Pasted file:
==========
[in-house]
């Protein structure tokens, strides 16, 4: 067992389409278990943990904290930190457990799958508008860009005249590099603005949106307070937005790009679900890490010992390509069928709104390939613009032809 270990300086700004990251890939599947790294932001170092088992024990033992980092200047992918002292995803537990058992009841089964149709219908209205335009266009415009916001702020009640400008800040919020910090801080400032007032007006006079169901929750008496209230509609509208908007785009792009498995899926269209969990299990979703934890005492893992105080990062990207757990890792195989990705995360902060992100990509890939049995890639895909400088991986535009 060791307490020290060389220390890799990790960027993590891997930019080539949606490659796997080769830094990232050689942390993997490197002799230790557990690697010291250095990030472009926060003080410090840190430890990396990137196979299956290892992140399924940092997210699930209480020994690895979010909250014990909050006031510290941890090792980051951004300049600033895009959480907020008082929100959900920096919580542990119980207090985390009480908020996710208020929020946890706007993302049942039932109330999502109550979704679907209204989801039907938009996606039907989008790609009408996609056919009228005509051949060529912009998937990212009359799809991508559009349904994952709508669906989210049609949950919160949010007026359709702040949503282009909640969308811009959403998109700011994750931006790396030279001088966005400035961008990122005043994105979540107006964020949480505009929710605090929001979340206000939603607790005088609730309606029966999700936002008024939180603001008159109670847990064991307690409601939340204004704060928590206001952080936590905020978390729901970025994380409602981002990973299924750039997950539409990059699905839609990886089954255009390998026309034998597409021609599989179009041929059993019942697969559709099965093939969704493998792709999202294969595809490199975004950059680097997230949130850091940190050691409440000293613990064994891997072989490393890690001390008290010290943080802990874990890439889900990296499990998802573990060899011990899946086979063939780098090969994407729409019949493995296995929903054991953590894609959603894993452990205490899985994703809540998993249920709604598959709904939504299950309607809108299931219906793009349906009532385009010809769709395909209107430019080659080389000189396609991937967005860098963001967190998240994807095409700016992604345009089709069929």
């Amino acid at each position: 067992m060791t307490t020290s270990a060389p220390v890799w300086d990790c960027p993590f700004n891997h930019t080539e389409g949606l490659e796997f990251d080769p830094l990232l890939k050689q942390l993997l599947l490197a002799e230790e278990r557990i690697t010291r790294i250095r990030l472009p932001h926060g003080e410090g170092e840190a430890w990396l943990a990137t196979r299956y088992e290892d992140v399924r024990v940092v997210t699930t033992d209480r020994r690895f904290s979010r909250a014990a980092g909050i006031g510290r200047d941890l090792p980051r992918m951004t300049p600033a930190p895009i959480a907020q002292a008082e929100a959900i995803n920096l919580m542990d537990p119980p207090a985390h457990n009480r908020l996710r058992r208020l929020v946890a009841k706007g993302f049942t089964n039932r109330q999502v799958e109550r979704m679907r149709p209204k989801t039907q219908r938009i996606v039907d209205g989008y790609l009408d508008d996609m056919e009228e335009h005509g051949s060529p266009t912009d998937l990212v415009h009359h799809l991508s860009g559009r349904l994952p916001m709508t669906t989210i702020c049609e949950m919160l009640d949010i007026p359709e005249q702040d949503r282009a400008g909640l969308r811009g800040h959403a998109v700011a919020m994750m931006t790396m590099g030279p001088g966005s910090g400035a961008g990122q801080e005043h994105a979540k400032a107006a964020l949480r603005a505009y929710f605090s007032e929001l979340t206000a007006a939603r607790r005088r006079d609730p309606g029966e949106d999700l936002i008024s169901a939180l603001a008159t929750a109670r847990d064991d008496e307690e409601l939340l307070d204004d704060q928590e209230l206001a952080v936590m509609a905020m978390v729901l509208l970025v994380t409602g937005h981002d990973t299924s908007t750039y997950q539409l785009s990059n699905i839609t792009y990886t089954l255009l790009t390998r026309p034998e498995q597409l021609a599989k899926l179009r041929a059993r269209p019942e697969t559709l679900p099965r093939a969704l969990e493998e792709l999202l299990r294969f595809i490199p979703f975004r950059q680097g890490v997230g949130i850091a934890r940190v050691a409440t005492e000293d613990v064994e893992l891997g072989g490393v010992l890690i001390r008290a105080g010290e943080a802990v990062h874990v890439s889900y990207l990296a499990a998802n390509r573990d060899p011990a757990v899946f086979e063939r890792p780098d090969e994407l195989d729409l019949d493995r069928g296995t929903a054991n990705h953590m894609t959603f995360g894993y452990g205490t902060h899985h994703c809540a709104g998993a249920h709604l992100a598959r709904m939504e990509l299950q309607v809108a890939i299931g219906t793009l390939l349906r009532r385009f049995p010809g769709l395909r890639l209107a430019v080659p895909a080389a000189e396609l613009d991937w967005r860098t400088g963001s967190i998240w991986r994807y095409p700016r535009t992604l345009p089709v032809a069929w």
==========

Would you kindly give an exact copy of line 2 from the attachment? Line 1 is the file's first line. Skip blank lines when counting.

């Protein structure tokens, strides 16, 4: 067992389409278990943990904290930190457990799958508008860009005249590099603005949106307070937005790009679900890490010992390509069928709104390939613009032809 270990300086700004990251890939599947790294932001170092088992024990033992980092200047992918002292995803537990058992009841089964149709219908209205335009266009415009916001702020009640400008800040919020910090801080400032007032007006006079169901929750008496209230509609509208908007785009792009498995899926269209969990299990979703934890005492893992105080990062990207757990890792195989990705995360902060992100990509890939049995890639895909400088991986535009 060791307490020290060389220390890799990790960027993590891997930019080539949606490659796997080769830094990232050689942390993997490197002799230790557990690697010291250095990030472009926060003080410090840190430890990396990137196979299956290892992140399924940092997210699930209480020994690895979010909250014990909050006031510290941890090792980051951004300049600033895009959480907020008082929100959900920096919580542990119980207090985390009480908020996710208020929020946890706007993302049942039932109330999502109550979704679907209204989801039907938009996606039907989008790609009408996609056919009228005509051949060529912009998937990212009359799809991508559009349904994952709508669906989210049609949950919160949010007026359709702040949503282009909640969308811009959403998109700011994750931006790396030279001088966005400035961008990122005043994105979540107006964020949480505009929710605090929001979340206000939603607790005088609730309606029966999700936002008024939180603001008159109670847990064991307690409601939340204004704060928590206001952080936590905020978390729901970025994380409602981002990973299924750039997950539409990059699905839609990886089954255009390998026309034998597409021609599989179009041929059993019942697969559709099965093939969704493998792709999202294969595809490199975004950059680097997230949130850091940190050691409440000293613990064994891997072989490393890690001390008290010290943080802990874990890439889900990296499990998802573990060899011990899946086979063939780098090969994407729409019949493995296995929903054991953590894609959603894993452990205490899985994703809540998993249920709604598959709904939504299950309607809108299931219906793009349906009532385009010809769709395909209107430019080659080389000189396609991937967005860098963001967190998240994807095409700016992604345009089709069929």